“Mr. Loussier is a man with a fertile imagination, excellent musical instincts (given the basic premise of his transcriptions) and a powerhouse technique,” Mr. Sherman wrote. “The snippets he played ‘straight,’ or reasonably so, showed flair and intelligence, and even when poor old Bach was left far behind, Mr. Loussier’s volatile pianism was never less than compelling.”
The Jacques Loussier Trio broke up in the late 1970s, and Mr. Loussier went on to compose original works, including music for French films and television.
In 1985, the 300th anniversary of Bach’s birth, Mr. Loussier rebuilt the trio with André Arpino on percussion and Vincent Charbonnier on bass. The new trio embraced other composers in its jazz adaptations, including Satie, Debussy, Ravel, Vivaldi and Beethoven, and released more albums. His last new release, on the Telarc label, was a version of Schumann’s “Kinderszenen,” in 2011.
Mr. Loussier was born on Oct. 26, 1934, in Angers, in western France, to René Loussier, who worked in a bank, and Marguerite (Duvat) Loussier, a homemaker. He started playing the piano at 10, and later said that his distinctive approach to Bach developed while he practiced the Prelude in G Minor.
“I played it 100 times or so,” he said. “Then one day I started to change the melody, then the left-hand harmonies. It was a natural instinct.”
The Jacques Loussier Trio released a series of popular albums under the overall title “Play Bach” beginning in the early 1960s.
The Jacques Loussier Trio released a series of popular albums under the overall title “Play Bach” beginning in the early 1960s.
He studied for a time at the National Conservatory of Paris.
“My fellow students would always ask me to play some Bach with my improvisations,” he said. “At that time, the Modern Jazz Quartet was doing this thing already: I heard them, and that gave me the idea to transform it with bass and drums.”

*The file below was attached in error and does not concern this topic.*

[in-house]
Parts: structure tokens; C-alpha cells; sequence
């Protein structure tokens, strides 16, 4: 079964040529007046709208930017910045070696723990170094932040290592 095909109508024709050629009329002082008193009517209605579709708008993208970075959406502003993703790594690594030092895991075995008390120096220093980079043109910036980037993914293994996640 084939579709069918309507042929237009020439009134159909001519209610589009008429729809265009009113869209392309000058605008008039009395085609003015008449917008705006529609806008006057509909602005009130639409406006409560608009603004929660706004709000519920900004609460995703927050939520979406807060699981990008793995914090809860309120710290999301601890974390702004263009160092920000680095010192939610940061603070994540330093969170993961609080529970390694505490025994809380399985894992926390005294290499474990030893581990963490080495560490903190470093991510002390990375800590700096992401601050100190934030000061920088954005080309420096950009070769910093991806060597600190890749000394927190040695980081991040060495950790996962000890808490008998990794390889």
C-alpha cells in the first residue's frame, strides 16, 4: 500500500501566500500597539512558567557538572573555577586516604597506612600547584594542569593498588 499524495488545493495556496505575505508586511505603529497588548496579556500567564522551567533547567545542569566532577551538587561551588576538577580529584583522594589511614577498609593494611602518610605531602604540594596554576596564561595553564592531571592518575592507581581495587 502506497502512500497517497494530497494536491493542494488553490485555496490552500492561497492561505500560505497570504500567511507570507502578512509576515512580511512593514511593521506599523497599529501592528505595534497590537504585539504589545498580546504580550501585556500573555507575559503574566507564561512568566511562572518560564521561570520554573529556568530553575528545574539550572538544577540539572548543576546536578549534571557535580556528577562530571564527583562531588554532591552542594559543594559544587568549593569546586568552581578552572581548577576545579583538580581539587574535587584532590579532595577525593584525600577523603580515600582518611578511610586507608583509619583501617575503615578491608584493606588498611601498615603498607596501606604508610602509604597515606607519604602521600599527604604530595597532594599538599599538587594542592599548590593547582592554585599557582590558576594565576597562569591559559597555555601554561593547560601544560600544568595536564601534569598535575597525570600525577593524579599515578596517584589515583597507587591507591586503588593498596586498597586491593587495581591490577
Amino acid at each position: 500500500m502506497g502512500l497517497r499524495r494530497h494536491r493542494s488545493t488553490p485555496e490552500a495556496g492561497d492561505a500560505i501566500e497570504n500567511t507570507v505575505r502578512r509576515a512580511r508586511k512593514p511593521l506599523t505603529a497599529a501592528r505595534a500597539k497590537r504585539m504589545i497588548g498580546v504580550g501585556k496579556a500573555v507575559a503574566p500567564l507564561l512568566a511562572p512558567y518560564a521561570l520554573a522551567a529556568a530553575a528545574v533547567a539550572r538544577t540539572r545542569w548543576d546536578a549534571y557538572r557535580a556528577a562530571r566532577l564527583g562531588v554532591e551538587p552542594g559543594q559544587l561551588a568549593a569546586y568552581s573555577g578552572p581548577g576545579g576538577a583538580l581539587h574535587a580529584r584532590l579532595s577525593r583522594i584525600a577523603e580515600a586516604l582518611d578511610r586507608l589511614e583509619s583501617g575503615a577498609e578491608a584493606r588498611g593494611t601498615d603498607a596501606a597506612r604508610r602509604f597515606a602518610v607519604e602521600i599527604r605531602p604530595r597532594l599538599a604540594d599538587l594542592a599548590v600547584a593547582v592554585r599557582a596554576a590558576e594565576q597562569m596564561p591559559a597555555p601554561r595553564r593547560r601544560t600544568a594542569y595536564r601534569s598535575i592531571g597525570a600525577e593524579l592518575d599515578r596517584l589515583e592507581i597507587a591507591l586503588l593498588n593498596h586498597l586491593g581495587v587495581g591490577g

In 1959, the year the Jacques Loussier Trio released its first album, he married Sylvie de Tournemire. Their marriage ended in divorce. In 1998 he married Elizabeth Note.
In addition to his wife, with whom he lived in Cour-sur-Loire, France, and his son and daughter, Mr. Loussier is survived by three other sons, Thomas, Jean-Baptiste and Pierre; 13 grandchildren; and one great-grandson.
In a case that brought Mr. Loussier renewed attention, he sued Eminem and Dr. Dre for $10 million in 2002, charging that they had used his music without credit. He asserted that “Kill You,” the first song on Eminem’s album “The Marshall Mathers LP” (2000), was suspiciously similar to one of his compositions, “Pulsion.”
Mr. Loussier said that he thought Eminem or Dr. Dre, who produced most of “The Marshall Mathers LP,” had heard a snippet of “Pulsion” that he had played on one of his Bach recordings and “thought it was Bach’s music, not mine.”
“So they used it without asking permission,” he continued. “If they had come to me, I would have accepted, and allowed them to use it for nothing, but they didn’t, which is not nice.”
The case was settled out of court.
Alain Delaquérière contributed research.
Follow Daniel E. Slotnik on Twitter: @dslotnik